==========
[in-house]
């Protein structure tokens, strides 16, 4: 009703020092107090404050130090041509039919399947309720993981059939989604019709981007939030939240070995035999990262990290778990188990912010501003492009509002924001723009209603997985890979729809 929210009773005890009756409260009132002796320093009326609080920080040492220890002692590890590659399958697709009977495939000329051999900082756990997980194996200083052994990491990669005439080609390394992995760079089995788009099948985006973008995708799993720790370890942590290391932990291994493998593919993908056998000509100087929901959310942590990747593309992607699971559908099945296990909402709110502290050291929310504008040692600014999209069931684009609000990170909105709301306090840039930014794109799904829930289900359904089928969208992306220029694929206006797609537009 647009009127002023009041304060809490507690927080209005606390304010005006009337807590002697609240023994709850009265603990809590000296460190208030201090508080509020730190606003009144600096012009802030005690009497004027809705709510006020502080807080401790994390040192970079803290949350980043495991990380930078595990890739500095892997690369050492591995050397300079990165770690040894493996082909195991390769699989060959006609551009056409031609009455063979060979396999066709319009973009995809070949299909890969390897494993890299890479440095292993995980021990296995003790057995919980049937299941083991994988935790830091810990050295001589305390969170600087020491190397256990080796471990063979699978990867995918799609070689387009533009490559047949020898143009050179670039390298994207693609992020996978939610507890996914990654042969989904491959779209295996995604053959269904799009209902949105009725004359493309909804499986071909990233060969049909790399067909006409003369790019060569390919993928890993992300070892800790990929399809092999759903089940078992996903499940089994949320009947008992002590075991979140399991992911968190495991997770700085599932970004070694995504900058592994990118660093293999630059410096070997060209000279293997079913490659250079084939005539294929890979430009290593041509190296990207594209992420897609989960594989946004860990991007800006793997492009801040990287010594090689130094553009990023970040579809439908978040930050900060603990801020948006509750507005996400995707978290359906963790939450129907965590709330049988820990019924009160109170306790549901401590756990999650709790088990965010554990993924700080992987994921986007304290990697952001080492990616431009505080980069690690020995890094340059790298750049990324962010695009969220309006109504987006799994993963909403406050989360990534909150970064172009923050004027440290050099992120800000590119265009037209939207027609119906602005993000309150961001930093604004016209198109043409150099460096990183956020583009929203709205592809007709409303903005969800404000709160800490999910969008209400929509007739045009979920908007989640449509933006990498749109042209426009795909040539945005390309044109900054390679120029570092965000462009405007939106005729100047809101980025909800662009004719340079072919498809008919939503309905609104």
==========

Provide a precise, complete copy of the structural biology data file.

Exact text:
[in-house]
């Protein structure tokens, strides 16, 4: 009703020092107090404050130090041509039919399947309720993981059939989604019709981007939030939240070995035999990262990290778990188990912010501003492009509002924001723009209603997985890979729809 929210009773005890009756409260009132002796320093009326609080920080040492220890002692590890590659399958697709009977495939000329051999900082756990997980194996200083052994990491990669005439080609390394992995760079089995788009099948985006973008995708799993720790370890942590290391932990291994493998593919993908056998000509100087929901959310942590990747593309992607699971559908099945296990909402709110502290050291929310504008040692600014999209069931684009609000990170909105709301306090840039930014794109799904829930289900359904089928969208992306220029694929206006797609537009 647009009127002023009041304060809490507690927080209005606390304010005006009337807590002697609240023994709850009265603990809590000296460190208030201090508080509020730190606003009144600096012009802030005690009497004027809705709510006020502080807080401790994390040192970079803290949350980043495991990380930078595990890739500095892997690369050492591995050397300079990165770690040894493996082909195991390769699989060959006609551009056409031609009455063979060979396999066709319009973009995809070949299909890969390897494993890299890479440095292993995980021990296995003790057995919980049937299941083991994988935790830091810990050295001589305390969170600087020491190397256990080796471990063979699978990867995918799609070689387009533009490559047949020898143009050179670039390298994207693609992020996978939610507890996914990654042969989904491959779209295996995604053959269904799009209902949105009725004359493309909804499986071909990233060969049909790399067909006409003369790019060569390919993928890993992300070892800790990929399809092999759903089940078992996903499940089994949320009947008992002590075991979140399991992911968190495991997770700085599932970004070694995504900058592994990118660093293999630059410096070997060209000279293997079913490659250079084939005539294929890979430009290593041509190296990207594209992420897609989960594989946004860990991007800006793997492009801040990287010594090689130094553009990023970040579809439908978040930050900060603990801020948006509750507005996400995707978290359906963790939450129907965590709330049988820990019924009160109170306790549901401590756990999650709790088990965010554990993924700080992987994921986007304290990697952001080492990616431009505080980069690690020995890094340059790298750049990324962010695009969220309006109504987006799994993963909403406050989360990534909150970064172009923050004027440290050099992120800000590119265009037209939207027609119906602005993000309150961001930093604004016209198109043409150099460096990183956020583009929203709205592809007709409303903005969800404000709160800490999910969008209400929509007739045009979920908007989640449509933006990498749109042209426009795909040539945005390309044109900054390679120029570092965000462009405007939106005729100047809101980025909800662009004719340079072919498809008919939503309905609104």